The Gas Price:

As for gas prices, it consists of two parts: 

  • Base Fee:
    Ethereum network dynamically adjusts the base fee based on the congestion level of the blockchain. This adjustment aims to maintain the amount of gas used per block around an optimal level, known as the “target gas used,” which is set at 15 million gas. The base fee for the next block is adjusted up or down depending on how much gas is used in the current block compared to this target. If a block uses more gas than the target, indicating high network demand, the base fee increases for the next block, and vice versa. This part of the fees will be burned, i.e., taken out of circulation. 
  • Priority Fee:
    The optional tip you want to pay to the validators to skip the queue.

Both fees are usually denominated in gwei per gas. A gwei is 0.000000001 of a ETH. To learn more about the unit that the Ethereum blockchain uses, you can try out the Ethereum Unit Converter.

A screenshot of the Unit Converter
A screenshot of the Unit Converter

When submitting a transaction, you can state the maximum gas price you will pay. That number is the maximum gas price, or “Max,” as shown in the screenshot below. Whenever the max gas price exceeds the combination of the base fee and priority fee, the transaction will be put inside the latest block.

We’ve come a long way. 

The exact formula for calculating the total gas fees is to add the Base Fee (“Base” below) to the Priority Fee (“Max Priority” below) and multiply it by the unit of the gas fees used. For instance, the following transaction costs 0.004773801554865945 ETH, which comes by adding the Base (20.816167787 gwei per gas) to the Max Priority (0.01 gwei per gas) and then multiplying it by the amount of gas used (228,235 gas). Please note that the result is in gwei, which needs to be converted to ETH. You can do it with a unit converter.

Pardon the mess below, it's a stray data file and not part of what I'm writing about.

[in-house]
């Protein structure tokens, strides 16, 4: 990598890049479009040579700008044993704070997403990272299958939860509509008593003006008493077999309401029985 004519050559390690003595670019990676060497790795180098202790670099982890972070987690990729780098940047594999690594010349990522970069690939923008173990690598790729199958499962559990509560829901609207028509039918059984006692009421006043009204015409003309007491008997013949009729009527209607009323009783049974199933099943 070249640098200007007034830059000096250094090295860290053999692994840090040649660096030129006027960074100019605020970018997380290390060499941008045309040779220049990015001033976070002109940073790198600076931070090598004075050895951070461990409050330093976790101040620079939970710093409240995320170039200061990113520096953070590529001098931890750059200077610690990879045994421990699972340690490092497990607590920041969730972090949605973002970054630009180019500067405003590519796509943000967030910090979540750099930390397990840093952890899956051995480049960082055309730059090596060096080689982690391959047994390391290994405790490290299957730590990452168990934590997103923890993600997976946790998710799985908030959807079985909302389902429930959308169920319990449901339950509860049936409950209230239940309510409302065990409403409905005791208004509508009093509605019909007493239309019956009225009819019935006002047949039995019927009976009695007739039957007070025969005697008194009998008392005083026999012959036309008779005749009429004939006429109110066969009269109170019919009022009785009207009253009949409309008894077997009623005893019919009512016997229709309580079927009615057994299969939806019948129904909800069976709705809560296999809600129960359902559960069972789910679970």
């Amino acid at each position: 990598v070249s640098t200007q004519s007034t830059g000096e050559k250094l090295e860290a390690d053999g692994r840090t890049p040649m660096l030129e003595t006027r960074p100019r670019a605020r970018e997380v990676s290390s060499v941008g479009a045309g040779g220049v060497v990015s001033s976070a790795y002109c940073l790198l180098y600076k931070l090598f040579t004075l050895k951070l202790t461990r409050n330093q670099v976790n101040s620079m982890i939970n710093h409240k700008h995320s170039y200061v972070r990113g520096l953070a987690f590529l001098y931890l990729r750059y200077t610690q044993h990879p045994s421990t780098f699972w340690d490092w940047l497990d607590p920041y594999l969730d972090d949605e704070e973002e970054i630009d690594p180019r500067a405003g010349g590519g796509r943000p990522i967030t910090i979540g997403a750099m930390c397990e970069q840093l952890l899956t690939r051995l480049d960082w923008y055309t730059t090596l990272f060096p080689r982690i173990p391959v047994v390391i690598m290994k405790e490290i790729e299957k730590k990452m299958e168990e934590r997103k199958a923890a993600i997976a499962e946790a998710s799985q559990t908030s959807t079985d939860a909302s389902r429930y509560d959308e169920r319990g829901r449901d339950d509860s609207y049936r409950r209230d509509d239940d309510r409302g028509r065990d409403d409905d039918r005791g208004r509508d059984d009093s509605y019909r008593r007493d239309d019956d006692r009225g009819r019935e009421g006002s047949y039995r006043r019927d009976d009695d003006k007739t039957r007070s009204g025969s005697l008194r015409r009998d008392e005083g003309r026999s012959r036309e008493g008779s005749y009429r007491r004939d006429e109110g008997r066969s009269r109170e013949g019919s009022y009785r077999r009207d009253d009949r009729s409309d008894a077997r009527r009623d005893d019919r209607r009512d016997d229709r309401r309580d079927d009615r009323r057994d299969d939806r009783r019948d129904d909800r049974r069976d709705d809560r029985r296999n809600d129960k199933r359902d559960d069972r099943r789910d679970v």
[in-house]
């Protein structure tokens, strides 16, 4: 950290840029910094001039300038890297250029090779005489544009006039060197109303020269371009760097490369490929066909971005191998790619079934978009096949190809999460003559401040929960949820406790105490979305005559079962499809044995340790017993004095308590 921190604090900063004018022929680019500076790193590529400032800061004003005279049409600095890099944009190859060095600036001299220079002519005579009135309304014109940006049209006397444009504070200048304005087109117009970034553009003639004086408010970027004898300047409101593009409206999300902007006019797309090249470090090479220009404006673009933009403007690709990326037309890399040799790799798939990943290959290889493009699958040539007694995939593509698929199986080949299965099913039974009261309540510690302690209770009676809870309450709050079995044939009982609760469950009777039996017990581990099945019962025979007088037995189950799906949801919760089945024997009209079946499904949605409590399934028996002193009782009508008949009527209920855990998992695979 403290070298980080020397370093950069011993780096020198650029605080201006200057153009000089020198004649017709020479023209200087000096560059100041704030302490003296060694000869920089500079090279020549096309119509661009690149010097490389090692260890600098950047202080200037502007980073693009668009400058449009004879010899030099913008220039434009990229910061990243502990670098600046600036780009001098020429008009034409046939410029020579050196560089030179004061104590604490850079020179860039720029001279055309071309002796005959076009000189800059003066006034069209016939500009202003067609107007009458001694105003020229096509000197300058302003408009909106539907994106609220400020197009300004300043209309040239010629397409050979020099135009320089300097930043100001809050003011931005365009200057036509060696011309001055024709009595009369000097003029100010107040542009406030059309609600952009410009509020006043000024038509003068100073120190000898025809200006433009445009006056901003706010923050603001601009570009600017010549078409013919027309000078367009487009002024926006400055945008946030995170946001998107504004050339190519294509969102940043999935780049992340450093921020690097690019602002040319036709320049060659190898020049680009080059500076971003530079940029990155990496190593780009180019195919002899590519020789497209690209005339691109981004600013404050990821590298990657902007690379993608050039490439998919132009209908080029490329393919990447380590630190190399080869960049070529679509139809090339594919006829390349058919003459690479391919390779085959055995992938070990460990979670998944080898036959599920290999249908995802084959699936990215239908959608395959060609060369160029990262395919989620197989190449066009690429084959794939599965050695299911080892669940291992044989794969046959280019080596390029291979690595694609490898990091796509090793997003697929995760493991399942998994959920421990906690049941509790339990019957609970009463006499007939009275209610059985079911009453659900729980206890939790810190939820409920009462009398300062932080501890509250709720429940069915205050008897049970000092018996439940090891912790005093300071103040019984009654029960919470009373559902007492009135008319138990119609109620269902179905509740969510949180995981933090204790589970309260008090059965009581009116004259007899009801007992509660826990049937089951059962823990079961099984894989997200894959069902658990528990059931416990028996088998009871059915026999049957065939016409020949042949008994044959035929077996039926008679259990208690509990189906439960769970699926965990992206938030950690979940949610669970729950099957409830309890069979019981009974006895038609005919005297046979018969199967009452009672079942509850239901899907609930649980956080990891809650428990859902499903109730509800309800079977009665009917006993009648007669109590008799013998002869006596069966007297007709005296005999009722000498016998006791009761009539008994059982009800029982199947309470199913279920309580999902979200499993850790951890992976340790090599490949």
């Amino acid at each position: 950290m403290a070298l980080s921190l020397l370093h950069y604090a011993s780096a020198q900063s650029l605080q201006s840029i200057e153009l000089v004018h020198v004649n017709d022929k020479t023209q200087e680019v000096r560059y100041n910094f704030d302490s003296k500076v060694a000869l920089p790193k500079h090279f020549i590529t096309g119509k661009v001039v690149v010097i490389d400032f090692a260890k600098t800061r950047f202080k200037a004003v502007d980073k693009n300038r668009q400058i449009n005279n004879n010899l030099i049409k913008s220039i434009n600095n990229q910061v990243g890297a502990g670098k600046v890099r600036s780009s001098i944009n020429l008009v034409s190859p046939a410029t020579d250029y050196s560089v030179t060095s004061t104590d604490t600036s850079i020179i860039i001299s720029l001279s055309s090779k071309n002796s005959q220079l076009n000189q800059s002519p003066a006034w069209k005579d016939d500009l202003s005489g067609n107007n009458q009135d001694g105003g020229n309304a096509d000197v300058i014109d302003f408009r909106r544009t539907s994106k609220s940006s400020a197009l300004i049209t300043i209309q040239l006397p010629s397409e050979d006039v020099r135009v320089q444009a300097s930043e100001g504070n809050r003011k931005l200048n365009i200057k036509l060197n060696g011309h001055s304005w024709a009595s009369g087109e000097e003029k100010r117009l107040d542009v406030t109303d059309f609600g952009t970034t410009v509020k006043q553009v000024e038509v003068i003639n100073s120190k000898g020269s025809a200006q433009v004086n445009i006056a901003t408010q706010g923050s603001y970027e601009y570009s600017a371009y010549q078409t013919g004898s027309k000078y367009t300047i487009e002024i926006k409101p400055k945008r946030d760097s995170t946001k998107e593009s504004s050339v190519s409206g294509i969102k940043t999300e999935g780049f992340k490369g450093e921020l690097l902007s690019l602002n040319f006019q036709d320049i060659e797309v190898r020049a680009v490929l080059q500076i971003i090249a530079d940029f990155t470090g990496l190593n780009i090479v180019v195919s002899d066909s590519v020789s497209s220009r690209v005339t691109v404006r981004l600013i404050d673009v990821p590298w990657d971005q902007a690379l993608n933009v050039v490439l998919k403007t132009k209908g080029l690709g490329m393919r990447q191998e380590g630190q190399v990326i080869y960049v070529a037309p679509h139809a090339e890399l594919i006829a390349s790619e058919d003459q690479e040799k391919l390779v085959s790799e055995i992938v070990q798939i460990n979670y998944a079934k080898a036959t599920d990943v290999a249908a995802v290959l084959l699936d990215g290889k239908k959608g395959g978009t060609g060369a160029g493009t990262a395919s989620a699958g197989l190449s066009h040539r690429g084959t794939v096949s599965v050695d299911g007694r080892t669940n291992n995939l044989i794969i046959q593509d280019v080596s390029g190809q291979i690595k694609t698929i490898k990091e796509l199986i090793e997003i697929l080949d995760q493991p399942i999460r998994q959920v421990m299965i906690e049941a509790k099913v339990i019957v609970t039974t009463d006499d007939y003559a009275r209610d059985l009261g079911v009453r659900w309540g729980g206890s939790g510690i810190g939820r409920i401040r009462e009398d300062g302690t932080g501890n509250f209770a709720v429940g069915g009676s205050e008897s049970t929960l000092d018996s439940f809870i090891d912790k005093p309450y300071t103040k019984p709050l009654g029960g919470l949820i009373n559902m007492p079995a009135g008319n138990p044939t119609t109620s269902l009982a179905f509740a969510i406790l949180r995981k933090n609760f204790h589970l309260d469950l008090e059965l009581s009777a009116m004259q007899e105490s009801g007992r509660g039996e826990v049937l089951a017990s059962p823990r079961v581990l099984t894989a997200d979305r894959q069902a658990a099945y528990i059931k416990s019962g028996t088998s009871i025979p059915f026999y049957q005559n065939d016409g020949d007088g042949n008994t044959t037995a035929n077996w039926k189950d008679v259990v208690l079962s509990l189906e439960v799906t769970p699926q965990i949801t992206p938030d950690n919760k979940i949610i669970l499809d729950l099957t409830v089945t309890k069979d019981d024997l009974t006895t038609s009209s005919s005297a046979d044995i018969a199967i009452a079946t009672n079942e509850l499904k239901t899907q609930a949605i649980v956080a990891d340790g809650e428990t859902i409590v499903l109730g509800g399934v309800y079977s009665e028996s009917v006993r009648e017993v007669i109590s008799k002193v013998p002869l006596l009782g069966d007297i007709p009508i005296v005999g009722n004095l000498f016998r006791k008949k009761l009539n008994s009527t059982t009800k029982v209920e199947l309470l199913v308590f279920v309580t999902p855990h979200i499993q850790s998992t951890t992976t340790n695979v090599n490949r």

A screenshot of a transaction on Ethereum from Etherscan
A screenshot of a transaction on Ethereum from Etherscan

Why do We Need to Pay Gas Fees

You should have understood how to calculate gas fees by now. But why do we need it, anyway? 

The reason is simple. Because the blockchain is a public database/ledger where miners/validators update it at intervals, there must be a way to disincentivize bad actors from spamming the network by sending gazillions of transactions at once.  

That’s where gas fees come in. 

As each transaction comes with a cost, a potential attacker must weigh the benefits and the associated costs before executing its plan. Furthermore, after the EIP-1559 upgrade, the more block space is used, the more base fees will increase; hence, more ETH will be burned. As the supply of ETH gradually decreases due to the burns, so should the price of ETH (economics 101)

In other words, if an attacker tries to censor the network by flooding transactions, the cost of the attack per block will increase dramatically due to 1) the surging base fees and 2) the dwindling ETH supply.